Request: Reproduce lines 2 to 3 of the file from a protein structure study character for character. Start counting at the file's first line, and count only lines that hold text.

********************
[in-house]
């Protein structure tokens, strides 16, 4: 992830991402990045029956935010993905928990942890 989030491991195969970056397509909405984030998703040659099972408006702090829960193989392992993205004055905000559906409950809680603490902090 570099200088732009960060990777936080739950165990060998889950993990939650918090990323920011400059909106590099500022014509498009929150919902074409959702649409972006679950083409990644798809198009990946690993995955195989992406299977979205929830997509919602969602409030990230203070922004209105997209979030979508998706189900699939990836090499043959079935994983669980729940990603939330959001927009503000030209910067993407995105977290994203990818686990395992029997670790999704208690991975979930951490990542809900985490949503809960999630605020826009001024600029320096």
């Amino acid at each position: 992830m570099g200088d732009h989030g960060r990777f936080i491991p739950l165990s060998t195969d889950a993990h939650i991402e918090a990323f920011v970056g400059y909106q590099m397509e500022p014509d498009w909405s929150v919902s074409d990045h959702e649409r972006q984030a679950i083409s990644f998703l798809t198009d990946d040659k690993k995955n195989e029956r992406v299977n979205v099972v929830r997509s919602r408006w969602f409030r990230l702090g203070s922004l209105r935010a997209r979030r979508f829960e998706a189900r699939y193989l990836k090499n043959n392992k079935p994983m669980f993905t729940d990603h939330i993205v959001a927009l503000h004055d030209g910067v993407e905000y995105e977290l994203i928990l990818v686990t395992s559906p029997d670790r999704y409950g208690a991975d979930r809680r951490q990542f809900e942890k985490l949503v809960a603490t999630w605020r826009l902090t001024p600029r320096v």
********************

């Protein structure tokens, strides 16, 4: 992830991402990045029956935010993905928990942890 989030491991195969970056397509909405984030998703040659099972408006702090829960193989392992993205004055905000559906409950809680603490902090 570099200088732009960060990777936080739950165990060998889950993990939650918090990323920011400059909106590099500022014509498009929150919902074409959702649409972006679950083409990644798809198009990946690993995955195989992406299977979205929830997509919602969602409030990230203070922004209105997209979030979508998706189900699939990836090499043959079935994983669980729940990603939330959001927009503000030209910067993407995105977290994203990818686990395992029997670790999704208690991975979930951490990542809900985490949503809960999630605020826009001024600029320096």
């Amino acid at each position: 992830m570099g200088d732009h989030g960060r990777f936080i491991p739950l165990s060998t195969d889950a993990h939650i991402e918090a990323f920011v970056g400059y909106q590099m397509e500022p014509d498009w909405s929150v919902s074409d990045h959702e649409r972006q984030a679950i083409s990644f998703l798809t198009d990946d040659k690993k995955n195989e029956r992406v299977n979205v099972v929830r997509s919602r408006w969602f409030r990230l702090g203070s922004l209105r935010a997209r979030r979508f829960e998706a189900r699939y193989l990836k090499n043959n392992k079935p994983m669980f993905t729940d990603h939330i993205v959001a927009l503000h004055d030209g910067v993407e905000y995105e977290l994203i928990l990818v686990t395992s559906p029997d670790r999704y409950g208690a991975d979930r809680r951490q990542f809900e942890k985490l949503v809960a603490t999630w605020r826009l902090t001024p600029r320096v």